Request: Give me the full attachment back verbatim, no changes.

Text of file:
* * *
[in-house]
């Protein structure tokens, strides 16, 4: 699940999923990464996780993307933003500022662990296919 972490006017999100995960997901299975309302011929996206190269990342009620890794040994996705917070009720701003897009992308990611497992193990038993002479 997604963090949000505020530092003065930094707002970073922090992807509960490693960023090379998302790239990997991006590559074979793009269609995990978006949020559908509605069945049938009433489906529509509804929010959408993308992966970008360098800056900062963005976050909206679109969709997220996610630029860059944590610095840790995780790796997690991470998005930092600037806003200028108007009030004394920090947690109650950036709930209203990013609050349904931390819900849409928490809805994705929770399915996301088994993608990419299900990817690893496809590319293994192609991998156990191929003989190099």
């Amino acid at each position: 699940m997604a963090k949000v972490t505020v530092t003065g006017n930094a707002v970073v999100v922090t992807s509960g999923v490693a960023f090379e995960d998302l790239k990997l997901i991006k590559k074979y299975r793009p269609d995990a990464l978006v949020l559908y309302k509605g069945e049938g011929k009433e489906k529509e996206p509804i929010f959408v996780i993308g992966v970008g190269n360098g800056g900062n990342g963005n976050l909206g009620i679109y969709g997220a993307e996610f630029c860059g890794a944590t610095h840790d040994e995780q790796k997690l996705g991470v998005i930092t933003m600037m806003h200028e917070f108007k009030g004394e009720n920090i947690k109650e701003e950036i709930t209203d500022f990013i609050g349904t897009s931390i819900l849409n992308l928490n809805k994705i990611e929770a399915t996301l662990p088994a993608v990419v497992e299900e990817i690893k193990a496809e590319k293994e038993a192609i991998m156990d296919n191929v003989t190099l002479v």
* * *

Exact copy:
[in-house]
């Protein structure tokens, strides 16, 4: 699940999923990464996780993307933003500022662990296919 972490006017999100995960997901299975309302011929996206190269990342009620890794040994996705917070009720701003897009992308990611497992193990038993002479 997604963090949000505020530092003065930094707002970073922090992807509960490693960023090379998302790239990997991006590559074979793009269609995990978006949020559908509605069945049938009433489906529509509804929010959408993308992966970008360098800056900062963005976050909206679109969709997220996610630029860059944590610095840790995780790796997690991470998005930092600037806003200028108007009030004394920090947690109650950036709930209203990013609050349904931390819900849409928490809805994705929770399915996301088994993608990419299900990817690893496809590319293994192609991998156990191929003989190099």
């Amino acid at each position: 699940m997604a963090k949000v972490t505020v530092t003065g006017n930094a707002v970073v999100v922090t992807s509960g999923v490693a960023f090379e995960d998302l790239k990997l997901i991006k590559k074979y299975r793009p269609d995990a990464l978006v949020l559908y309302k509605g069945e049938g011929k009433e489906k529509e996206p509804i929010f959408v996780i993308g992966v970008g190269n360098g800056g900062n990342g963005n976050l909206g009620i679109y969709g997220a993307e996610f630029c860059g890794a944590t610095h840790d040994e995780q790796k997690l996705g991470v998005i930092t933003m600037m806003h200028e917070f108007k009030g004394e009720n920090i947690k109650e701003e950036i709930t209203d500022f990013i609050g349904t897009s931390i819900l849409n992308l928490n809805k994705i990611e929770a399915t996301l662990p088994a993608v990419v497992e299900e990817i690893k193990a496809e590319k293994e038993a192609i991998m156990d296919n191929v003989t190099l002479v």